Now here you have two options; regular T8 tubes, two of them, work well (that's what I have). Alternatively, a single T5 tube would work, in Ho (High Output) a T5 is approximately equivalent to two T8 tubes, with the same "type" of tube [full spectrum, 6500K, etc]. Of these two, my preference is for T8, because then you can combine two different tubes for good light and nice appearance. If you've looked at the photos under my "Aquariums" below my name on the left, I have a full spectrum 6700K tube and a cool white-type tube on each tank; this give excellent plant light, plus a "cool" look which I personally favour because it depends the blues on the fish a bit but not excessively, it makes the plant greens looking stunning, and it has a "subdued" feel to it which creates the sort of environment the fish prefer.

Byron.

Byron Hosking, BMus, MA
Vancouver, BC, Canada

The aquarist is one who must learn the ways of the biologist, the chemist, and the veterinarian. [unknown source]

Something we all need to remember: The fish you've acquired was quite happy not being owned by you, minding its own business. If you’re going to take it under your wing then you’re responsible for it. Every aspect of its life is under your control, from water quality and temperature to swimming space. [Nathan Hill in PFK]
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post #8 of 17 Old 06-23-2010, 07:15 PM Thread Starter
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Thanks Byron. Do the 48" shop lights at home depot come with a 6500K or 6700K bulb. It seems like that would be the best way to go. I've heard that they are only $10 a pice. So, on all of your tanks you have a 6500K bulb and a 6700K bulb. I don't now anything about "cool white".
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post #9 of 17 Old 06-23-2010, 07:35 PM
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Quote:
Originally Posted by outpost View Post
Thanks Byron. Do the 48" shop lights at home depot come with a 6500K or 6700K bulb. It seems like that would be the best way to go. I've heard that they are only $10 a pice. So, on all of your tanks you have a 6500K bulb and a 6700K bulb. I don't now anything about "cool white".
By "shop lights" I assume you mean the fixture; I don't know if tubes come with them, but if they do I suspect they are basic (=bad) for our purposes. But tubes are not expensive, HD and similar hardware stores carry a line of tubes by Phillips, Sylvania or GE,or all three, and each makes a 6500K "daylight" tube which works fine. The "cool white" is slightly more in the blue, and plants respond best to a mix of full spectrum (the daylight 6500K) and cool white. But two daylight would work fine. It really depends upon you preference; full spectrum provides what the plants need and colours appear natural to us; adding cool white "cools" the appearance a tad (toward the blue but not that much that it becomes ghostly), while adding a warm white "warms" the appearance (more red/yellow). The advantage of buying tubes at HD is you can try them over your tank for a day or so and take them back if you don't like them.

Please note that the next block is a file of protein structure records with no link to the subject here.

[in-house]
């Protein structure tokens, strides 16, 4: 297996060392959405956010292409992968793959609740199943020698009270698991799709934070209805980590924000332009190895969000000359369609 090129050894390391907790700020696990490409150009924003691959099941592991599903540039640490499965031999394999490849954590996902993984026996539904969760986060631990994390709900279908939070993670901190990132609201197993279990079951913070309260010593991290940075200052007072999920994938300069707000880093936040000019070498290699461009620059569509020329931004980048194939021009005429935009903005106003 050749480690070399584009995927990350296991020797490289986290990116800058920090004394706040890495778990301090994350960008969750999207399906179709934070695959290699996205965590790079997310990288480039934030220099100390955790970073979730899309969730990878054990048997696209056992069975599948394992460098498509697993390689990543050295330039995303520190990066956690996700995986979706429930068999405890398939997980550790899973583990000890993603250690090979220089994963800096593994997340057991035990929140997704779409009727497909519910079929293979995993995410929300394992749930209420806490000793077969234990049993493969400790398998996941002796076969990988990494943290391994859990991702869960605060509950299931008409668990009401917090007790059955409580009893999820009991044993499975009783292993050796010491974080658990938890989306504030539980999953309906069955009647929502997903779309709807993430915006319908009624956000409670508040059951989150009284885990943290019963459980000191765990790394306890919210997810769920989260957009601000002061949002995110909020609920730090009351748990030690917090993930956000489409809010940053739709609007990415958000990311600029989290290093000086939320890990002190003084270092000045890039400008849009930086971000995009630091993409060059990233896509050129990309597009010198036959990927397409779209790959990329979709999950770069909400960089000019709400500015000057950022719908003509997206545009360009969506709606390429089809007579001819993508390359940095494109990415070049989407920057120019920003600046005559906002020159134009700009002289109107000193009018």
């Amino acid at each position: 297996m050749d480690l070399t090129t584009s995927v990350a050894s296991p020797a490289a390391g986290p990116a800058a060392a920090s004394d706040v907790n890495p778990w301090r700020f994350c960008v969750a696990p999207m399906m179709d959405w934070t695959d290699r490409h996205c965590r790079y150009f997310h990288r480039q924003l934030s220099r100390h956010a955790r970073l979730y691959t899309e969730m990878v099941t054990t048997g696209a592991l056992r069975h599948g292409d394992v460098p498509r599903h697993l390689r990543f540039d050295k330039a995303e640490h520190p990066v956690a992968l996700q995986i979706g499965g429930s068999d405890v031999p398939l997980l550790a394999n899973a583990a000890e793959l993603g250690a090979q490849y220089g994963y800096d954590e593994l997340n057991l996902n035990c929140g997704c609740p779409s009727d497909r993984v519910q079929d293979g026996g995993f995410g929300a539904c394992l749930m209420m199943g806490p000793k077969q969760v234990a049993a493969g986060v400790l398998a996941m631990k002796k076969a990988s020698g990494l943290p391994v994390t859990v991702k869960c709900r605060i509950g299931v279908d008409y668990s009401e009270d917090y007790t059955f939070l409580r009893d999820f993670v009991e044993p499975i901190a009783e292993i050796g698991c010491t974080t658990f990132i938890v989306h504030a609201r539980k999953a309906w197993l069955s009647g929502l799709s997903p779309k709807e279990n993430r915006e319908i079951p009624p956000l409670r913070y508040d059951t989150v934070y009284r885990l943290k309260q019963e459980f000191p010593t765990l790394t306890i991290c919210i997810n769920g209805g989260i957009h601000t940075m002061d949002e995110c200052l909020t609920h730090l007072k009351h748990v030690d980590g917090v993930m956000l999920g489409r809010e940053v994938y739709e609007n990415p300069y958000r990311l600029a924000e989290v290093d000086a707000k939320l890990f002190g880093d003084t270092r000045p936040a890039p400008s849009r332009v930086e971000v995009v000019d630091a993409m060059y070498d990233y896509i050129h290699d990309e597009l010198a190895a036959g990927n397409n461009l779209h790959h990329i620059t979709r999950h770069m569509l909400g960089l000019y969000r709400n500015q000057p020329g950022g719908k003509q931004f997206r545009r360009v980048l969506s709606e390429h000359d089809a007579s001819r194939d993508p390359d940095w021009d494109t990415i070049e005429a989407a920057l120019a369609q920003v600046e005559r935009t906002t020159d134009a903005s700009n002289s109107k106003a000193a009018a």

I like the appearance of full spectrum and cool white; on the large tanks with dual tubes, one is a 6700K full spectrum (on all three) and the other tube is a 11,000K (on the 115g), a 10,000K on the 90g, and a 6500K on the 70g. The latter tank looks just a tad more warm or yellow than the others because of the second tube. The higher the K number, the cooler, the lower, the warmer--generally speaking; different manufacturers can also adjust the colour with phosphors so the Kelvin is not always accurate but it does indicate the "leaning" of the colour.

Byron Hosking, BMus, MA
Vancouver, BC, Canada

The aquarist is one who must learn the ways of the biologist, the chemist, and the veterinarian. [unknown source]

Something we all need to remember: The fish you've acquired was quite happy not being owned by you, minding its own business. If you’re going to take it under your wing then you’re responsible for it. Every aspect of its life is under your control, from water quality and temperature to swimming space. [Nathan Hill in PFK]
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post #10 of 17 Old 06-23-2010, 08:11 PM Thread Starter
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Thank you. I bought some quickqrete gravel from HD for my tank. It say that you can use it for fish ponds. I think that it might be non-inert. I checked the pH of the source water and then I checked the pH of the tank water with the gravel in it and it was higher. I did add a de-chlorinator to the tank water. Do you think that could effect it?